UK: Strikes neutralize Libyan air defenses
LONDON -- U.K. Prime Minister David Cameron said Monday that coalition forces have neutralized Libyan air defenses and helped avert a bloodbath in the North African country.
The prime minister told British lawmakers that Moammar Gadhafi had violated a U.N. Security Council resolution by moving troops toward rebel-held cities and also had lied to the international community.
"Gadhafi responded to the U.N. resolution by declaring a cease-fire, but straightaway it was clear he was breaking that promise," Cameron told lawmakers.
Cameron stressed that through airstrikes, coalition forces helped avert what could have been "a bloody massacre in Benghazi."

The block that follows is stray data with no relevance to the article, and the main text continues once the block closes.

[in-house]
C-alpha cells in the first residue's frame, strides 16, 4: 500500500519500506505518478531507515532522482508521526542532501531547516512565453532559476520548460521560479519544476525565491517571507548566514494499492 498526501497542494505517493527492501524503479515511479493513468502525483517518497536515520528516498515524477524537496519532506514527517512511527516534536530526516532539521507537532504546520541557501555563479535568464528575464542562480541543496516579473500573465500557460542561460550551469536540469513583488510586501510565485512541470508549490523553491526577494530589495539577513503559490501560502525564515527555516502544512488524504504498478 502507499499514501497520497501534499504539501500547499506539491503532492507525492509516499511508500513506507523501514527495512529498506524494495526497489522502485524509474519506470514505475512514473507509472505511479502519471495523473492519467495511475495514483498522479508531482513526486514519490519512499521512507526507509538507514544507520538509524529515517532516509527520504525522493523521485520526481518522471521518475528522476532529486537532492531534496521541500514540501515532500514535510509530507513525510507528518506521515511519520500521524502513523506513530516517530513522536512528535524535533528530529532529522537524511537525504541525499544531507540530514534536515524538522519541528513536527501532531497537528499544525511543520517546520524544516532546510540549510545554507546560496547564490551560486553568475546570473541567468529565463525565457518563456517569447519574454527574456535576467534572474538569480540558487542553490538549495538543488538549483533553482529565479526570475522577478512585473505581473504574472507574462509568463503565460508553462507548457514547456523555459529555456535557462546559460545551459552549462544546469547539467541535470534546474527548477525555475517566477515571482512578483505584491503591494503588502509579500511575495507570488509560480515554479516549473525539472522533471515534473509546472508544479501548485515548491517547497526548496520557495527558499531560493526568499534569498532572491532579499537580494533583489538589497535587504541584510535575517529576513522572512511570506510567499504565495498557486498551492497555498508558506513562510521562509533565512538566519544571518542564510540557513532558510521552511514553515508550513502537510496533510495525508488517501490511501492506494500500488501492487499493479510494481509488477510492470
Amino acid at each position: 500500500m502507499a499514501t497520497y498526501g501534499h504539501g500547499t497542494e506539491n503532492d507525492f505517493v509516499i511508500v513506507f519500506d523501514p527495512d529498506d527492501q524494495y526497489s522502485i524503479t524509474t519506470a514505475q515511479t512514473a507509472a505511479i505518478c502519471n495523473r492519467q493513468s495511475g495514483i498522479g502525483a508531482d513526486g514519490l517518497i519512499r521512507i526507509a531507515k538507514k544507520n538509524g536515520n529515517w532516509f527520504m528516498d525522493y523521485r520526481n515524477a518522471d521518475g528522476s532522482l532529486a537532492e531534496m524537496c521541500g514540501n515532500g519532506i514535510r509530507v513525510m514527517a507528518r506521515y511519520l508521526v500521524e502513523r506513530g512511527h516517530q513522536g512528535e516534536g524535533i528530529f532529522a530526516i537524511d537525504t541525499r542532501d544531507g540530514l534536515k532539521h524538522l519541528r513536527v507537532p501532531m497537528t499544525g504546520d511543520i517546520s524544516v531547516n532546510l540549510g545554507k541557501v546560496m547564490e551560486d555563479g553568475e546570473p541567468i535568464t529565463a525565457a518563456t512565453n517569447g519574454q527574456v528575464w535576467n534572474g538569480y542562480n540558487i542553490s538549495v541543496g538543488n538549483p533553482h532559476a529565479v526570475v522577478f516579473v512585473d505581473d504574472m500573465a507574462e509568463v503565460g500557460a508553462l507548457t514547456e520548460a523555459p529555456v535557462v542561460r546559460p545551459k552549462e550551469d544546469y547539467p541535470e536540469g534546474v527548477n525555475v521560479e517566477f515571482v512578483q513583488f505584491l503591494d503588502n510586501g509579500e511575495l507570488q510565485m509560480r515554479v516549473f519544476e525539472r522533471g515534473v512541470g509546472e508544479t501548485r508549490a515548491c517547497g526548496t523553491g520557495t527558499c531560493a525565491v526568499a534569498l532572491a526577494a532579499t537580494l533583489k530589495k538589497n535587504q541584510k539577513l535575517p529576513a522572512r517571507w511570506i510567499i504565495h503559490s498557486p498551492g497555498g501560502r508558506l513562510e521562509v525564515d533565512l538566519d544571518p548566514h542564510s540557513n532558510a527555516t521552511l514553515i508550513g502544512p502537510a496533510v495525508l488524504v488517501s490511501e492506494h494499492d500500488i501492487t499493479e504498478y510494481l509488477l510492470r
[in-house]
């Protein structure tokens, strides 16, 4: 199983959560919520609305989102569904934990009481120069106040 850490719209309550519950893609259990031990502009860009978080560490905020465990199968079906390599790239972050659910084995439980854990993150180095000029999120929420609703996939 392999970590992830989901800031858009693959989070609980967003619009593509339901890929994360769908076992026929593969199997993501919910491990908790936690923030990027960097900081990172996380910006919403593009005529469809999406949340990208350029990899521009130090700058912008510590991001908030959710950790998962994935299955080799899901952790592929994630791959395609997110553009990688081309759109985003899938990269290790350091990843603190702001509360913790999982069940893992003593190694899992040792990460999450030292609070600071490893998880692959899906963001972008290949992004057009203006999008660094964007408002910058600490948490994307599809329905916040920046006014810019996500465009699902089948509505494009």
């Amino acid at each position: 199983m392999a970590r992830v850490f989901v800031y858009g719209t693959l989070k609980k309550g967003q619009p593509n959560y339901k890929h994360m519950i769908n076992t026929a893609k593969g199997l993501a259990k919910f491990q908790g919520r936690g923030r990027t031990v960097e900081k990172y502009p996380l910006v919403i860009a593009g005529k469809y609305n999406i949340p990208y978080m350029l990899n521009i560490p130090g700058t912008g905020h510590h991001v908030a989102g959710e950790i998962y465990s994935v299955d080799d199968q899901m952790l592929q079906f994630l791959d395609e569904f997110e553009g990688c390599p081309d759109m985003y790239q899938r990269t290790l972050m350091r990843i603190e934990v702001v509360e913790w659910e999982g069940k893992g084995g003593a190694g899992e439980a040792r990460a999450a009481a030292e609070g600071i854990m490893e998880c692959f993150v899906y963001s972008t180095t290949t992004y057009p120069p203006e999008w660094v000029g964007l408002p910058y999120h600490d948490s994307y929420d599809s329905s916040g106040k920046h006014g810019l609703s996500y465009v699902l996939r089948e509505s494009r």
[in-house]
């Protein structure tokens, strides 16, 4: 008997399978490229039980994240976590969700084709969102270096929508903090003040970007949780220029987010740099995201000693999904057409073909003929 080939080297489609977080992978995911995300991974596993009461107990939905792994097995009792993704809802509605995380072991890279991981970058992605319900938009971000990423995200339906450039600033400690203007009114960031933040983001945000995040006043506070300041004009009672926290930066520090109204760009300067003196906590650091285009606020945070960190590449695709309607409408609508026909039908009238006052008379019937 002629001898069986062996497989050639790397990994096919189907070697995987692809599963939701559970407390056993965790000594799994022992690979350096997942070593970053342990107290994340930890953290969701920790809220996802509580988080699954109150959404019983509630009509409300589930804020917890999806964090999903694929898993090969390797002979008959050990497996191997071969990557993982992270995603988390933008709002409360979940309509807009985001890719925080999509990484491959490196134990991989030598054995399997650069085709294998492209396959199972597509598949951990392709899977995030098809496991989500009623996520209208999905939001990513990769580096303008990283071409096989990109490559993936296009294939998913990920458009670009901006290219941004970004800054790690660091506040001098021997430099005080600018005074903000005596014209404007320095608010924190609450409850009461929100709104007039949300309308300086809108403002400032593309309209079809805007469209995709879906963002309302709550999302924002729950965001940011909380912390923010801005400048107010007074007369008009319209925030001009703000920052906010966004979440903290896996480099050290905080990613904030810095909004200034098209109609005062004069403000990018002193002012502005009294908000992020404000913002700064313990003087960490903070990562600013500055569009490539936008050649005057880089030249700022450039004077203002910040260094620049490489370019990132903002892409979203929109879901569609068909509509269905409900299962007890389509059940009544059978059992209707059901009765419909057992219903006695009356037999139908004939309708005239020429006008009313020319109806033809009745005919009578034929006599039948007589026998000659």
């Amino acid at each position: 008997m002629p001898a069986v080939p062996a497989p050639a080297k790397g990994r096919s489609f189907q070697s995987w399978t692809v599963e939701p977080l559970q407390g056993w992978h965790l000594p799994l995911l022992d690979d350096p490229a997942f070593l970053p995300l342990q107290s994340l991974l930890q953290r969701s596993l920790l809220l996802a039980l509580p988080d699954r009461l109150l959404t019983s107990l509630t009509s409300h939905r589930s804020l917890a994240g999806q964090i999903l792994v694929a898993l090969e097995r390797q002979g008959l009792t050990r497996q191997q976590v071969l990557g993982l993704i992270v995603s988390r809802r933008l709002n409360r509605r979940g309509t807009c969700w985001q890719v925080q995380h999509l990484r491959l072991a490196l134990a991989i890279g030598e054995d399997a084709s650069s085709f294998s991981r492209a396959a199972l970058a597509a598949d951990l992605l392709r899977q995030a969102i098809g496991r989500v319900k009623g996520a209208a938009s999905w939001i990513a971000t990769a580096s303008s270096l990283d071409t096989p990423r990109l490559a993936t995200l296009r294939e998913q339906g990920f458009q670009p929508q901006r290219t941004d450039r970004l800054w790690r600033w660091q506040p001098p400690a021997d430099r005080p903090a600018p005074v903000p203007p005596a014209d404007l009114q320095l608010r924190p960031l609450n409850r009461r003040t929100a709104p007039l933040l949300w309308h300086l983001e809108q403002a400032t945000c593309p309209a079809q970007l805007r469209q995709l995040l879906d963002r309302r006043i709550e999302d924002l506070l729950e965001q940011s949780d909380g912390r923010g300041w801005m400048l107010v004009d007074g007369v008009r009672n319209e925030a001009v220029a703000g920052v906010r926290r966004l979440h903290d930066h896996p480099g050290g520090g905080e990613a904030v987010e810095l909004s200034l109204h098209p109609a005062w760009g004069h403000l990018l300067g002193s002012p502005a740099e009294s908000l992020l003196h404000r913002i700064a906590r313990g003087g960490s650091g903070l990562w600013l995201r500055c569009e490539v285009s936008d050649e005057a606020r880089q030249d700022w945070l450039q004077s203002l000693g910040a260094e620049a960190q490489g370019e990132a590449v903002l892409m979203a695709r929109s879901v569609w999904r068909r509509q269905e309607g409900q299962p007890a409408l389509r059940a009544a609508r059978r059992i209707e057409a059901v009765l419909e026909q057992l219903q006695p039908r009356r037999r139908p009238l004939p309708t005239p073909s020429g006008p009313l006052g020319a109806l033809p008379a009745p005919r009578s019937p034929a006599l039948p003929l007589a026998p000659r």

The aims behind coalition airstrikes -- which Cameron called "necessary, legal and right" -- were to suppress Libyan air defenses to enable the enforcement of a no-fly zone and to protect civilians.
"Good progress has been made on both fronts," Cameron said, stressing that all action was taken with the support -- and even invitation -- of Arab nations. He went on to say that he sought to build the "widest possible coalition" for action in Libya.
Echoing the head of Britain's armed forces, Cameron declined to specify if Gadhafi is himself a potential target of the airstrikes -- saying he would not go further than addressing that targets are chosen to help avert attacks on civilians and to implement the no-fly zone.
"Many people will ask questions I'm sure today about regime change and Gadhafi," the prime minister said. "I've been clear; I think Libya needs to get rid of Gadhafi. But in the end we are responsible for trying to enforce this Security Council resolution. The Libyans must choose their own future."
(Copyright 2011 by The Associated Press. All Rights Reserved.)